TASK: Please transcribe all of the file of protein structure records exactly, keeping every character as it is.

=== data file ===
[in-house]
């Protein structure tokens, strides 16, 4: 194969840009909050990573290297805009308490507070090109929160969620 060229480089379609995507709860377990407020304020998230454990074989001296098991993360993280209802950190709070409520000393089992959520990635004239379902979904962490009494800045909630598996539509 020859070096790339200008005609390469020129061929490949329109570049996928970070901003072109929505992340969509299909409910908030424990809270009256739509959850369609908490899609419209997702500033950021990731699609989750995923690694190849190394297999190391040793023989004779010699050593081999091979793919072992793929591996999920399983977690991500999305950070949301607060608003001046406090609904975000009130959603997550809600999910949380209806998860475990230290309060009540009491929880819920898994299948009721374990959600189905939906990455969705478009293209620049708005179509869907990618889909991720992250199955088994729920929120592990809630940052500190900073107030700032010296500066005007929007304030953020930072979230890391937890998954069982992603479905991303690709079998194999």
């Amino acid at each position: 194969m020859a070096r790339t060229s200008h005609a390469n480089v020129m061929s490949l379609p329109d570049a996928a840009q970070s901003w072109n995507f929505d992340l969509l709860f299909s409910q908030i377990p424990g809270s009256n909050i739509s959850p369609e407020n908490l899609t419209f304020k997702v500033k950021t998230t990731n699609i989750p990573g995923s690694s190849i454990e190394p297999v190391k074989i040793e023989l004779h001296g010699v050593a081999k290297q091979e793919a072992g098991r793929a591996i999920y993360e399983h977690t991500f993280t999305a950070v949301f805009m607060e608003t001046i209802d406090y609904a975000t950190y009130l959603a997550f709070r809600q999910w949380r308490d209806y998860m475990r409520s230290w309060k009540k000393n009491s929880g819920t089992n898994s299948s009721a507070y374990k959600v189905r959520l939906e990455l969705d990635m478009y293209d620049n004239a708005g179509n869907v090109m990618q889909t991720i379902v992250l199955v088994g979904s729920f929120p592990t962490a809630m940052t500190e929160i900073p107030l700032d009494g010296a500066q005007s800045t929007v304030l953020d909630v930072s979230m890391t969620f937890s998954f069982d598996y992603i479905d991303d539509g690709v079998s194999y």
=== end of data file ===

[in-house]
């Protein structure tokens, strides 16, 4: 194969840009909050990573290297805009308490507070090109929160969620 060229480089379609995507709860377990407020304020998230454990074989001296098991993360993280209802950190709070409520000393089992959520990635004239379902979904962490009494800045909630598996539509 020859070096790339200008005609390469020129061929490949329109570049996928970070901003072109929505992340969509299909409910908030424990809270009256739509959850369609908490899609419209997702500033950021990731699609989750995923690694190849190394297999190391040793023989004779010699050593081999091979793919072992793929591996999920399983977690991500999305950070949301607060608003001046406090609904975000009130959603997550809600999910949380209806998860475990230290309060009540009491929880819920898994299948009721374990959600189905939906990455969705478009293209620049708005179509869907990618889909991720992250199955088994729920929120592990809630940052500190900073107030700032010296500066005007929007304030953020930072979230890391937890998954069982992603479905991303690709079998194999």
């Amino acid at each position: 194969m020859a070096r790339t060229s200008h005609a390469n480089v020129m061929s490949l379609p329109d570049a996928a840009q970070s901003w072109n995507f929505d992340l969509l709860f299909s409910q908030i377990p424990g809270s009256n909050i739509s959850p369609e407020n908490l899609t419209f304020k997702v500033k950021t998230t990731n699609i989750p990573g995923s690694s190849i454990e190394p297999v190391k074989i040793e023989l004779h001296g010699v050593a081999k290297q091979e793919a072992g098991r793929a591996i999920y993360e399983h977690t991500f993280t999305a950070v949301f805009m607060e608003t001046i209802d406090y609904a975000t950190y009130l959603a997550f709070r809600q999910w949380r308490d209806y998860m475990r409520s230290w309060k009540k000393n009491s929880g819920t089992n898994s299948s009721a507070y374990k959600v189905r959520l939906e990455l969705d990635m478009y293209d620049n004239a708005g179509n869907v090109m990618q889909t991720i379902v992250l199955v088994g979904s729920f929120p592990t962490a809630m940052t500190e929160i900073p107030l700032d009494g010296a500066q005007s800045t929007v304030l953020d909630v930072s979230m890391t969620f937890s998954f069982d598996y992603i479905d991303d539509g690709v079998s194999y």